While the delta variant of the coronavirus has quickly become the dominant strain in the United States, it’s not the only variant circulating.
The Lambda variant, first identified in Peru, is also beginning to make headlines as it has started to be identified in several states. Infections caused by the Lambda variant have been emerging in the United States, including in Texas, where Houston Methodist Hospital last month reported its first case. Scientists at the Medical University of South Carolina recently announced they had found the variant in a virus sample taken in April.
What do we know about Lambda
Dr. Stuart Ray is a professor of medicine at the Johns Hopkins Hospital, where he specializes in infectious diseases. Ray opened one of the first covid-19 wards at Johns Hopkins in March 2020, and he has also overseen Johns Hopkins’ covid-19 sequencing efforts. He told NPR that Lambda is “sort of a cousin of the alpha variant” – one of the earliest identified variants of concern.
Genomic sequencing has identified 1,060 cases of covid-19 caused by the Lambda variant in the United States so far, according to the independent data-sharing initiative GISAID. While that number is a far cry from the surge in cases caused by the Delta variant, representing about 83% of new cases in the US, infectious disease experts have said that Lambda is a variant they are watching closely.
“Variant of concern”
In a paper posted on bioRxiv ahead of peer review, the researchers warn that with Lambda being labeled a “Variant of Interest” by the World Health Organization, rather than a “Variant of Concern,” people might not realize it is a serious ongoing threat.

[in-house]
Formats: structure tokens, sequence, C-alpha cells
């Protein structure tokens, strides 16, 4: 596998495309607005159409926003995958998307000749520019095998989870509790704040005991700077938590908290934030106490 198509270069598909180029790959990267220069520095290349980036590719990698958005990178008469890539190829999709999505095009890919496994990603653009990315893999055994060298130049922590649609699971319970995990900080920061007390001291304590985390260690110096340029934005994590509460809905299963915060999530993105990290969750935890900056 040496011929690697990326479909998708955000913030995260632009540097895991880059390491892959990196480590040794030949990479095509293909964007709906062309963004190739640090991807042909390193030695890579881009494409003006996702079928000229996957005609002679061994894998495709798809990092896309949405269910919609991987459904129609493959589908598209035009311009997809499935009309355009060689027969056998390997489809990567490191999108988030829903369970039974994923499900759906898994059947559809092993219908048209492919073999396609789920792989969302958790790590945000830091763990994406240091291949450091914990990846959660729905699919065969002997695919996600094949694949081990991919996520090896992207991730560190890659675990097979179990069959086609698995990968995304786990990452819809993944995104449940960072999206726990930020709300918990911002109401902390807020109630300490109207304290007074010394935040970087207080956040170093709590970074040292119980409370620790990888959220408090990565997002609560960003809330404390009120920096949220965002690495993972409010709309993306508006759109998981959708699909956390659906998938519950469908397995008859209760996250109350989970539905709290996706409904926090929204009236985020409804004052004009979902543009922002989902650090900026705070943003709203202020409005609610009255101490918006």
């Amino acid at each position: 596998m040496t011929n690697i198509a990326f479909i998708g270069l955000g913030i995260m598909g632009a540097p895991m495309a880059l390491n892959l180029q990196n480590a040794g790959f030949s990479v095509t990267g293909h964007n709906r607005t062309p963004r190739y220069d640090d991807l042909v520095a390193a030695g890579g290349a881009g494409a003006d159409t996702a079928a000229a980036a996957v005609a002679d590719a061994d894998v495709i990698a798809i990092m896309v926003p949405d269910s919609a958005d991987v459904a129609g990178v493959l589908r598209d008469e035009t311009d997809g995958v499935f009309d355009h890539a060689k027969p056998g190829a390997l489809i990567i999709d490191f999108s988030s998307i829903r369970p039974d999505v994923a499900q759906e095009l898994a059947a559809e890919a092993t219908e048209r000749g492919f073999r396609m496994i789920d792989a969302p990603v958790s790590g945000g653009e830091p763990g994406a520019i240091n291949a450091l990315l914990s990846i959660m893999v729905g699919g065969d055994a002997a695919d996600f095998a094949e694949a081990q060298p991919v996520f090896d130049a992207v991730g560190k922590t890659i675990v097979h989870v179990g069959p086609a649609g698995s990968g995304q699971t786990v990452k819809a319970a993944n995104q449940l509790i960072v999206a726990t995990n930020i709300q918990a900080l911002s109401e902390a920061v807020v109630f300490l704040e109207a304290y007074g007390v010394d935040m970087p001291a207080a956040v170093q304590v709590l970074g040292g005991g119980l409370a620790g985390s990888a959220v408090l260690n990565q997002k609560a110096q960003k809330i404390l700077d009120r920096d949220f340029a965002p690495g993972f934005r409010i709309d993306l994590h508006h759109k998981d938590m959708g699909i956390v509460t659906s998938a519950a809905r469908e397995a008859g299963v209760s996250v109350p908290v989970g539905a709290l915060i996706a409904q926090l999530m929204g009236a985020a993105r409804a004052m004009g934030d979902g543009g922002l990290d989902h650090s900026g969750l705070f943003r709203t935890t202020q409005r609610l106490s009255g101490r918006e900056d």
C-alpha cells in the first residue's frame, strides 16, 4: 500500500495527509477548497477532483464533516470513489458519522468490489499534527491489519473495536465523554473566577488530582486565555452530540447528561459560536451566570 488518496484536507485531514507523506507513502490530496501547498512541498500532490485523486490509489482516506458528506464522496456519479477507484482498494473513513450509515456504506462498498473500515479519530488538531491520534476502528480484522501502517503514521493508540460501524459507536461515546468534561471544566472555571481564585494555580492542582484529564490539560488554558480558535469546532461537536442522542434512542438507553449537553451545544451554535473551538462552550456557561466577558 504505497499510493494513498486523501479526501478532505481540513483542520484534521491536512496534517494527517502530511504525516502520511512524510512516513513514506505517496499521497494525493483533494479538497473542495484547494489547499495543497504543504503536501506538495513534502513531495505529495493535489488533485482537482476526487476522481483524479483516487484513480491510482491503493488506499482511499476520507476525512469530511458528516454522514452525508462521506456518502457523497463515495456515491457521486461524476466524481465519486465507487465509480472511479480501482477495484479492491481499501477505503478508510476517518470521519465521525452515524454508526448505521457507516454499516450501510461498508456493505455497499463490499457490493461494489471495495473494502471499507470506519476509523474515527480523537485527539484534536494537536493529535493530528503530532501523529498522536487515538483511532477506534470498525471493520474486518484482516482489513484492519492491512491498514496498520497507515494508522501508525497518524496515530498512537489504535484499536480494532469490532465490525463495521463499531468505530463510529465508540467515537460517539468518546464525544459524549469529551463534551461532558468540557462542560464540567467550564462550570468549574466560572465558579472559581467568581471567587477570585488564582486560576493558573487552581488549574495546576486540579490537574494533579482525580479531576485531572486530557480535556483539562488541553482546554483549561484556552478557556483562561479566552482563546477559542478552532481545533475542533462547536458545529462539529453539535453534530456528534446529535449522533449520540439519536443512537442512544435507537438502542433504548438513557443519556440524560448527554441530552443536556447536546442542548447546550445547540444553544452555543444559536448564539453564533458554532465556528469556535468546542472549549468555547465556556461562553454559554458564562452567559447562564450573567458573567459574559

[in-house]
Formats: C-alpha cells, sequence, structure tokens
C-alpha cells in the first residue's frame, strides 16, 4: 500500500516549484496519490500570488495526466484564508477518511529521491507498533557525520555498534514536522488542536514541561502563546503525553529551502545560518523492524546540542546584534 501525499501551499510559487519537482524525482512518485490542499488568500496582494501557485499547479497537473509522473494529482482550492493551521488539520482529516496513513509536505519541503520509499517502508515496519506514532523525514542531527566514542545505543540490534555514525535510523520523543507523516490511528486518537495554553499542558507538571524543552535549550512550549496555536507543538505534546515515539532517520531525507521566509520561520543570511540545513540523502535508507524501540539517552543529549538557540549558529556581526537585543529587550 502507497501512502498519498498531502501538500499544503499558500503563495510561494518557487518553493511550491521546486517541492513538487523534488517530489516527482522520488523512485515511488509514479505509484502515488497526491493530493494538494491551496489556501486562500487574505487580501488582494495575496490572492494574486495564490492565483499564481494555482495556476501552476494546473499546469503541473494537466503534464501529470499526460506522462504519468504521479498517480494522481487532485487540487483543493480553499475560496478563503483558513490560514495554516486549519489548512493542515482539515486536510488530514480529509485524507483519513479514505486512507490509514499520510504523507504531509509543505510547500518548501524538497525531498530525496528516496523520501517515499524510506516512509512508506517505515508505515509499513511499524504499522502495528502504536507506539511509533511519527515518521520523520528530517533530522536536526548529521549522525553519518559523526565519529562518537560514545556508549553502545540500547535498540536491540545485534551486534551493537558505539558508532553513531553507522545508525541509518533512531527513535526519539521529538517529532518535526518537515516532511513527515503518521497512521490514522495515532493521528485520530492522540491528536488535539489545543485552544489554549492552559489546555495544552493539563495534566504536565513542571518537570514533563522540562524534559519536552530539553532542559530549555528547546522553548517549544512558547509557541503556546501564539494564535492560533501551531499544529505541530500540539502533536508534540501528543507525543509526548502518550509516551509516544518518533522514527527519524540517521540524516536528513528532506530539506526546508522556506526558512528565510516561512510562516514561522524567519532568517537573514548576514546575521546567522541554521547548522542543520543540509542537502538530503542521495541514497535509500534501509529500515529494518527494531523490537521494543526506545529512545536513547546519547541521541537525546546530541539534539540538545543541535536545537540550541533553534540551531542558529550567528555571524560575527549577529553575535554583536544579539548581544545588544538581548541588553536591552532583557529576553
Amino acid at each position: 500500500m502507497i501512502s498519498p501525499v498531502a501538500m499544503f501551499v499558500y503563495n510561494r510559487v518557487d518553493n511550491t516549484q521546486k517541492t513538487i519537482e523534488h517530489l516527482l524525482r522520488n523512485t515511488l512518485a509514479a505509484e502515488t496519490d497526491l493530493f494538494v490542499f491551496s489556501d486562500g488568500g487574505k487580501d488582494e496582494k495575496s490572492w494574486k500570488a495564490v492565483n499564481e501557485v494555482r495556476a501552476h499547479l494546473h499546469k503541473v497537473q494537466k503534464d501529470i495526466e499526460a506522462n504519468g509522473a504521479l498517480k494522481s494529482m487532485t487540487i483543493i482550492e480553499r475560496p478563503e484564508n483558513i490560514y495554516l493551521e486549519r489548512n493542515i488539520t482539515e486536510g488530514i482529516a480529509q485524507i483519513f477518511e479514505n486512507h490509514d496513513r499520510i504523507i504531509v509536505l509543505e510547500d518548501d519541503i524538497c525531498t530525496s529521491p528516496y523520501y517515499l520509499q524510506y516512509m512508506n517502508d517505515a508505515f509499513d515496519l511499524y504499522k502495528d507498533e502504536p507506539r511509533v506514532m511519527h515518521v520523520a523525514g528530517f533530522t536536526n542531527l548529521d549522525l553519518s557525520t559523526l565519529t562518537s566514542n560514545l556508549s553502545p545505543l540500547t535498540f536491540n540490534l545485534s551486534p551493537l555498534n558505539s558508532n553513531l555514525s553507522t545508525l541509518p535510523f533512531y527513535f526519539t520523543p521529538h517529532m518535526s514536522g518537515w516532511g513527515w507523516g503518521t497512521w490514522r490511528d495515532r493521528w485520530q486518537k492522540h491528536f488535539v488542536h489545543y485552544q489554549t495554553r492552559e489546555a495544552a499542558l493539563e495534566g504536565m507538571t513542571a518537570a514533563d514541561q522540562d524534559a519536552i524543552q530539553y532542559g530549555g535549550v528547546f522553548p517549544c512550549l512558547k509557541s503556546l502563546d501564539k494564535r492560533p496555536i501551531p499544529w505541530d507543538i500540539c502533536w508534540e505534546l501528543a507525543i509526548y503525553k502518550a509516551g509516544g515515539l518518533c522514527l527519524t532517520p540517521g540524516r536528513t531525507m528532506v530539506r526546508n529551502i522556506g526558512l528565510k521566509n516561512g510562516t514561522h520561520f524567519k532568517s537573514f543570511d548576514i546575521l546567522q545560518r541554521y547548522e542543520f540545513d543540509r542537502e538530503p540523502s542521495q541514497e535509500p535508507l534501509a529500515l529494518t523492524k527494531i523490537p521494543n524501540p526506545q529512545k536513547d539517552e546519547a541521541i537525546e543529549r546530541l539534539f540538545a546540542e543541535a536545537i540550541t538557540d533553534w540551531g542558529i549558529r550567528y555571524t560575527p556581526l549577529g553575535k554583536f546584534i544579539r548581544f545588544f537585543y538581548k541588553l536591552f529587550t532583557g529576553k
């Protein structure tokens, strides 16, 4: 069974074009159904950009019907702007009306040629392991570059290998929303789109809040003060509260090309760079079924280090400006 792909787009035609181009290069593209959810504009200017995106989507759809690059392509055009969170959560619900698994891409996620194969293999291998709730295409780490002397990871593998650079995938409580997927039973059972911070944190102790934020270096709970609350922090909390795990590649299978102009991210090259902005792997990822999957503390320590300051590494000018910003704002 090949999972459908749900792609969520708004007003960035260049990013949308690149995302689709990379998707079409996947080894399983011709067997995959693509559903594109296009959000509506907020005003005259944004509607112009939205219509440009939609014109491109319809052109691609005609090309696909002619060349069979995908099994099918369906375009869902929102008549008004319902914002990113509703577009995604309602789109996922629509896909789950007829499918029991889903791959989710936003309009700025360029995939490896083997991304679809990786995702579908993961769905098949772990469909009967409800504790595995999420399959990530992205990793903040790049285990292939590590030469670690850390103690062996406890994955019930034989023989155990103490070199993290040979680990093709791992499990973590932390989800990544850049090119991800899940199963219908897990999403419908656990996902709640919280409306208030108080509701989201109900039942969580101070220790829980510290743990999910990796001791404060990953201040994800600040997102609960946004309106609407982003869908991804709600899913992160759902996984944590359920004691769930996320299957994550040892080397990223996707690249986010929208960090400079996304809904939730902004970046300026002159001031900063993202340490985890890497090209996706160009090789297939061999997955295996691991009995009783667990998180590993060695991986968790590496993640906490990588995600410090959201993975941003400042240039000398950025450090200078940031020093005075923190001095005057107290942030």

“I think any time a variant is identified and demonstrates the capacity to rapidly spread in a population, you have to be concerned,” Dr. Gregory Poland, a professor of medicine and director of the Vaccine Research Group at the Mayo Clinic in Rochester, Minnesota, told CNN.
“There are variants arising every day, if a variant can be defined as new mutations,” he said. “The question is, do those mutations give the virus some sort of advantage, which of course is to human disadvantage? The answer in Lambda is yes.”
Plenty left to learn about Lambda
There is still plenty left to learn about Lambda. Early studies suggest that it has mutations that make it more transmissible than the original strain of the coronavirus.
“Lambda has mutations that are concerning but this variant remains quite rare in the US despite being around for several months,” Dr. Preeti Malani, chief health officer in the division of infectious diseases at the University of Michigan, wrote.
“It’s difficult to know for certain how transmissible Lambda is and how well vaccines work. So far, it seems that Lambda is more transmissible than the original SARS-CoV-2 virus,” which is similar to Delta and other variants, wrote Malani, an expert with the Infectious Diseases Society of America. SARS-CoV-2 is the name of the coronavirus that causes covid-19.
Senior researcher Kei Sato of the University of Tokyo says “Lambda can be a potential threat to the human society.”